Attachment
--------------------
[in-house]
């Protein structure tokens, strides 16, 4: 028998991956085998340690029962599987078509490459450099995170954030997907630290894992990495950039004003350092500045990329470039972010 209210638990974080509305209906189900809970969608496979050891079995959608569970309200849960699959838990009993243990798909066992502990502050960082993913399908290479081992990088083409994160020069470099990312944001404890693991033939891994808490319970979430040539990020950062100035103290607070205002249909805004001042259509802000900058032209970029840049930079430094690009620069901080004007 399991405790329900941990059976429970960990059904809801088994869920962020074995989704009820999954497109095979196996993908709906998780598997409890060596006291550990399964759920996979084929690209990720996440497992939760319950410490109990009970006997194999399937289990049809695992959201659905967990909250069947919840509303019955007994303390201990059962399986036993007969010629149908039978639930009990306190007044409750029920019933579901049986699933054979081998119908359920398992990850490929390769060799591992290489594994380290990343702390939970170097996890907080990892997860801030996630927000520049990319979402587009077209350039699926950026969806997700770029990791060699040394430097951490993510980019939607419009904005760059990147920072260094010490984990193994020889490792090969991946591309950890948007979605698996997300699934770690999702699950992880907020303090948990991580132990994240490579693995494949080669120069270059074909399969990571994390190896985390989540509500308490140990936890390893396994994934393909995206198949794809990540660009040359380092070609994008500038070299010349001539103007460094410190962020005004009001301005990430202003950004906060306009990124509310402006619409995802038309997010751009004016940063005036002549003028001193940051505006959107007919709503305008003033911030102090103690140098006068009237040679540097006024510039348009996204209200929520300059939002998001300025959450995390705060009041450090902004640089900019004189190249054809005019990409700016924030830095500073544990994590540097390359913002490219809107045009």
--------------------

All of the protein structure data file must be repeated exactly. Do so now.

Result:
[in-house]
């Protein structure tokens, strides 16, 4: 028998991956085998340690029962599987078509490459450099995170954030997907630290894992990495950039004003350092500045990329470039972010 209210638990974080509305209906189900809970969608496979050891079995959608569970309200849960699959838990009993243990798909066992502990502050960082993913399908290479081992990088083409994160020069470099990312944001404890693991033939891994808490319970979430040539990020950062100035103290607070205002249909805004001042259509802000900058032209970029840049930079430094690009620069901080004007 399991405790329900941990059976429970960990059904809801088994869920962020074995989704009820999954497109095979196996993908709906998780598997409890060596006291550990399964759920996979084929690209990720996440497992939760319950410490109990009970006997194999399937289990049809695992959201659905967990909250069947919840509303019955007994303390201990059962399986036993007969010629149908039978639930009990306190007044409750029920019933579901049986699933054979081998119908359920398992990850490929390769060799591992290489594994380290990343702390939970170097996890907080990892997860801030996630927000520049990319979402587009077209350039699926950026969806997700770029990791060699040394430097951490993510980019939607419009904005760059990147920072260094010490984990193994020889490792090969991946591309950890948007979605698996997300699934770690999702699950992880907020303090948990991580132990994240490579693995494949080669120069270059074909399969990571994390190896985390989540509500308490140990936890390893396994994934393909995206198949794809990540660009040359380092070609994008500038070299010349001539103007460094410190962020005004009001301005990430202003950004906060306009990124509310402006619409995802038309997010751009004016940063005036002549003028001193940051505006959107007919709503305008003033911030102090103690140098006068009237040679540097006024510039348009996204209200929520300059939002998001300025959450995390705060009041450090902004640089900019004189190249054809005019990409700016924030830095500073544990994590540097390359913002490219809107045009």